Are you itching to move to Seattle? You’re not alone. Roughly 1,100 people move to the Seattle area each week, as reported by the US Census Bureau. For many, moving to a new location means finding a new job, but how does someone conduct a successful long-distance job search?
In a perfect world, most want a job waiting for them when they arrive, but that’s typically not the case. Make sure you set reasonable expectations for yourself; be sure to save up enough money before moving to cover moving costs, living costs, and a couple months rent. This will give you ample time to find work and get income through the door.
If you’re someone who thrives on the concept of goals and deadlines, set a goal to save a certain amount of money by a specific date to help you stay on-track.
Are you familiar with the famous saying “honesty is the best policy”? Keep that in mind as you write your cover letters when you’re applying for jobs that are in Seattle. US News & World Report says long-distance job seekers can increase their chances at getting an interview with an employer by including key information in a cover letter, like:
These small statements decrease the number of questions employers have about the candidate, which may increase the chances of being contacted by a hiring manager. We are inclined to agree. Address any potential “red flags” with the hiring manager in your introduction email and / or cover letter. Though this offers no guarantee that you’ll find a job, you’ll at least be on the radar, especially if you are a highly-qualified candidate.
If you’ve attended college, you likely have an official alumni association or network that you have access to as soon as you graduate. An alumni association is essentially an organization within a university dedicated to providing resources for graduates including: networking events / parties, special savings on products & services, and funding (or discounts) for professional development programs, should you choose to continue your education. Alumni associations have such high value that they are ranked nationally and can be a deal-breaker for recruiting future students.
Consider attending an event or emailing the association to inquire about alumni that may have moved to the Seattle area. The alumni network is so vast, with (depending on the size of your university) thousands of new members each year. You never know who knows who until you ask; after all, having a warm lead is better than one that is ice cold.
If you don’t have an active alumni network, LinkedIn can be a powerful place to forage connections with Seattle-area alumni. Don’t be afraid to add these people on LinkedIn, including a message to tell them about your long-distance job search. A good example message could be: “Hi there, fellow Bulldog! I’m going to be moving to the Seattle area in August & would love to connect with fellow University of Georgia alumni. I noticed you’re from the class of ’06 – I was ’08, myself. Who knows – maybe we crossed paths and didn’t even realize it!”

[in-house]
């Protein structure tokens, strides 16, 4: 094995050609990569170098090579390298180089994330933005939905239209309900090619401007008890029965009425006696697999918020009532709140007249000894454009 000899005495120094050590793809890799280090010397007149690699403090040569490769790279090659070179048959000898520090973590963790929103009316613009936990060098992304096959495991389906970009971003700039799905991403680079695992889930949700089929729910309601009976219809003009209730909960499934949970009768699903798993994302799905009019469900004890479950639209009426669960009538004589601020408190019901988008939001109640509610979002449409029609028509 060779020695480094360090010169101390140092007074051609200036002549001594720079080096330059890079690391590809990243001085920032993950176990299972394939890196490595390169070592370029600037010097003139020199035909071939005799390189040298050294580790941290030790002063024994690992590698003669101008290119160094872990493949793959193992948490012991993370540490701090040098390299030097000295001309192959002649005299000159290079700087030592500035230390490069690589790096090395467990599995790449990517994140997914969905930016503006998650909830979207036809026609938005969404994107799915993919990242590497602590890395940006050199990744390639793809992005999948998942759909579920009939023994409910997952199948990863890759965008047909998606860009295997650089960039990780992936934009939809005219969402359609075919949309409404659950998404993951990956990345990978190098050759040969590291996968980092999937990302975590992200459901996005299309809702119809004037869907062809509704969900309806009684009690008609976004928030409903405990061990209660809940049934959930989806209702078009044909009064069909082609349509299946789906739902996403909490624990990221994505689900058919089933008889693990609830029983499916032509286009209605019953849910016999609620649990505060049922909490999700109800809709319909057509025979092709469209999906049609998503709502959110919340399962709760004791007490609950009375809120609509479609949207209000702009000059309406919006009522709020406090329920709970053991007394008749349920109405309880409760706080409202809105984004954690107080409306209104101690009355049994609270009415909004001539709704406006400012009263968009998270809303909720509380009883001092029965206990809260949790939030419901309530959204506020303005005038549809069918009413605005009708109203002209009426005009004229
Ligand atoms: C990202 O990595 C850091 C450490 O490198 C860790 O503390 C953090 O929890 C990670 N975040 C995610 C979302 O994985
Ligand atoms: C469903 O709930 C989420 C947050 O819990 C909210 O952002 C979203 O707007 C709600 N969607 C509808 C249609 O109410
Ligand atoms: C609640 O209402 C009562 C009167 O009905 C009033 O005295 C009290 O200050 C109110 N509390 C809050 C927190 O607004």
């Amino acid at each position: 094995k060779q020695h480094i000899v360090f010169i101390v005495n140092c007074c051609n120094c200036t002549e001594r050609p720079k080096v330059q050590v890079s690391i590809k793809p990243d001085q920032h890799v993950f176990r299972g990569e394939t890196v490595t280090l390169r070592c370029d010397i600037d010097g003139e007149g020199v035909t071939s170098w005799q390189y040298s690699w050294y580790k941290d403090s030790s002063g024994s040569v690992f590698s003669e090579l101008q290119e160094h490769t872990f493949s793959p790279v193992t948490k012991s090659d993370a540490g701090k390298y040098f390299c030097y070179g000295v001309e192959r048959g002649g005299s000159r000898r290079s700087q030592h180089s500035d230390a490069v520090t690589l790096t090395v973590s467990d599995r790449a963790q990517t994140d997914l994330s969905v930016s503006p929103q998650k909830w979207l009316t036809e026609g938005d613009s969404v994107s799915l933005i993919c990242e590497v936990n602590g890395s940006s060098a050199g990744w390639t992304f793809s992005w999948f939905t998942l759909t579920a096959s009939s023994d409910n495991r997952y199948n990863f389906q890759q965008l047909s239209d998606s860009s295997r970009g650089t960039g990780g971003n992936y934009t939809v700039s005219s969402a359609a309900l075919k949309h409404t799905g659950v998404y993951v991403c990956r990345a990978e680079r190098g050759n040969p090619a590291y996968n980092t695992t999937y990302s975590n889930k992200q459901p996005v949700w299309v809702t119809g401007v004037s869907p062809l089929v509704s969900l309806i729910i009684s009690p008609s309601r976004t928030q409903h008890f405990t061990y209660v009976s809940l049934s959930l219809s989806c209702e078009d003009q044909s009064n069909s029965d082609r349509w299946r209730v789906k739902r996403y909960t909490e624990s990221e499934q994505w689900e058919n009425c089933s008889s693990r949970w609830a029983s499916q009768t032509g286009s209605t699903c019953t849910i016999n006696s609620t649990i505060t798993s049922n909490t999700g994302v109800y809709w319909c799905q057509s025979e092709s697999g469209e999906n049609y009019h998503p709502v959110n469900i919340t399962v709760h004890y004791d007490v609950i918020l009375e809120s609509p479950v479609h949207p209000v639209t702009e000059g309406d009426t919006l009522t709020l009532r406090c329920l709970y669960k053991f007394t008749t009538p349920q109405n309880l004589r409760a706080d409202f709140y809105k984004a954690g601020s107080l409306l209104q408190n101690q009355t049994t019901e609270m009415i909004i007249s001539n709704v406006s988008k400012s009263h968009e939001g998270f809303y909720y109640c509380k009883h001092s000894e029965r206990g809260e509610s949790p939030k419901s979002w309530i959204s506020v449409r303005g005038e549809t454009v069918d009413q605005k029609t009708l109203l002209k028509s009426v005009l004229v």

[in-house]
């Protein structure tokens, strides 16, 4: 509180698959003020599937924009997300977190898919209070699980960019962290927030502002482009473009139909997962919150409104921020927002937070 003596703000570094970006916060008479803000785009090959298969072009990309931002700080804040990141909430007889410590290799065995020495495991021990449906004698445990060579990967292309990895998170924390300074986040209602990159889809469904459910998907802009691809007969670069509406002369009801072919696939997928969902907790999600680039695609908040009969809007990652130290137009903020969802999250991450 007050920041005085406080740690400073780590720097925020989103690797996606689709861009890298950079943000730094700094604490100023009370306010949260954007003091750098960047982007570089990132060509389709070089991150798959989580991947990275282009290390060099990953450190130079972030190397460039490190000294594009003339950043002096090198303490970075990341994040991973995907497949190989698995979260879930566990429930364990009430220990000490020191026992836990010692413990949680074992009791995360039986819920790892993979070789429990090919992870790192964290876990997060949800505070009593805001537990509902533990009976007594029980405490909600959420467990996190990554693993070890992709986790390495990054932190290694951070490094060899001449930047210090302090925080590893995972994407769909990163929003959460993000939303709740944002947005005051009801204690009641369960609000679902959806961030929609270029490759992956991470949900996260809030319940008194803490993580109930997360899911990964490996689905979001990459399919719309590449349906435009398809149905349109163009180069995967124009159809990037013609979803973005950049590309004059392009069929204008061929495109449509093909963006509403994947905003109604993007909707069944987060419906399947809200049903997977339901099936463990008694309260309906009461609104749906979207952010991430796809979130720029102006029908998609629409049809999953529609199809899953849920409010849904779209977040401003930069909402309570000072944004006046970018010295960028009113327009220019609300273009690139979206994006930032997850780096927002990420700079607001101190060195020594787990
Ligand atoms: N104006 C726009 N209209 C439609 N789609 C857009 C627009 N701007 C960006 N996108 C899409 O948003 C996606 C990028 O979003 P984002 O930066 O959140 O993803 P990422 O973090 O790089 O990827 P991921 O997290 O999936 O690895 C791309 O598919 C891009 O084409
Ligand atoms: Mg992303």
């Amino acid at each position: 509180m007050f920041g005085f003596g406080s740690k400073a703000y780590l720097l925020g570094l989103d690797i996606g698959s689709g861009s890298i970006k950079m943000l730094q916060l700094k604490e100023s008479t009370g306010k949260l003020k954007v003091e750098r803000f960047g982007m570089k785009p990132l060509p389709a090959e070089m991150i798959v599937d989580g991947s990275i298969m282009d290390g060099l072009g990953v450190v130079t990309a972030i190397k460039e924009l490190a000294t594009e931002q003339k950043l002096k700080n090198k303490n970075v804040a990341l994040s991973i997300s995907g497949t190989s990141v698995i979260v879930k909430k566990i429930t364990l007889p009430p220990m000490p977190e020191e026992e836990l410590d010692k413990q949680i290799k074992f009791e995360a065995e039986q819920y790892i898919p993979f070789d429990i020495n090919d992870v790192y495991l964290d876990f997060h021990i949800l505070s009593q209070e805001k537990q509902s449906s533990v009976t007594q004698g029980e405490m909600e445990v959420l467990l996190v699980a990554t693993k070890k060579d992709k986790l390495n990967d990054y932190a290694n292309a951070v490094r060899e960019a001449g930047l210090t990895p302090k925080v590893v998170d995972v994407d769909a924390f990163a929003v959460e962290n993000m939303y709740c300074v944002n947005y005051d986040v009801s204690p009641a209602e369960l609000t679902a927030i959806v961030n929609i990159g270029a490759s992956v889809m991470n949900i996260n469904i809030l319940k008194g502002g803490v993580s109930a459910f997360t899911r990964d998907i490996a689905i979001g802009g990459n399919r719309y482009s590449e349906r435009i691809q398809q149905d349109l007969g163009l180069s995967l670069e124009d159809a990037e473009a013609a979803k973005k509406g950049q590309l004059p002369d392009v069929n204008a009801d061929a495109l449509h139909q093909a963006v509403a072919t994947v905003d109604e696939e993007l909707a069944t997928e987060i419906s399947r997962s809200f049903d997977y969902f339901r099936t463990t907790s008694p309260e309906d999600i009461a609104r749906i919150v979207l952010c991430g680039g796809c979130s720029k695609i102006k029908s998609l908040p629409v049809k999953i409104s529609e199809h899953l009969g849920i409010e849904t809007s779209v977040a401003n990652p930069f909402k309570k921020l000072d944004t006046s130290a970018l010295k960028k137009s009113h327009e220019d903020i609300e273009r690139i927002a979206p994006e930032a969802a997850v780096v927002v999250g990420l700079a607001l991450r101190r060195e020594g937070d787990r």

Alumni aren’t the only people you should connect with prior to your move. Seek out staffing and temp agencies that specialize in filling the types of positions you want. For example, Parker is an excellent resource to connect with for customer service, HR, and admin support roles in Seattle.
While we don’t advise connecting with a recruiter several weeks before making your move, it would be a good idea to email an agency or two within a couple of weeks of your move date. In your email, make sure you mention your move date, the kinds of positions you’re open to, what neighborhood you’ll be moving to (if you already know), and an up-to-date version of your resume.
It’s unlikely a recruiter will be able to line up interviews for you immediately, but this is simply because many hiring managers expect local, readily-available candidates. When you do arrive, touch base with your recruiter(s) so they can immediately start considering you for positions.
Our Recruiting Coordinator, Sarah Kirschner, made quite a leap – moving to Seattle from South East Asia; and though she started a long-distance job search from across the Pacific, she didn’t hear a peep from hiring managers. It wasn’t until she moved and synced up with staffing agencies that processes started moving. Sarah says that working with a recruiter gave her “insight into how the interviews went, how to send multiple thank you letters, and the encouragement I needed to land multiple offers.”
When it comes to moving to Seattle, Sarah believes “it is a must to connect with a firm you trust and that works for your background. If you are relocating to Seattle, reach out a week prior so you can feel comfortable to have movement in the hunt when you land. I can safely say after a year of living here that this is a thriving job market; just get here so we can place you!”
If you’re moving to the area soon, consider partnering with Parker to find work. We offer both short-term and long-term contracts, which can help generate income while looking for your perfect fit; additionally, we offer contract-to-hire roles and permanent placements.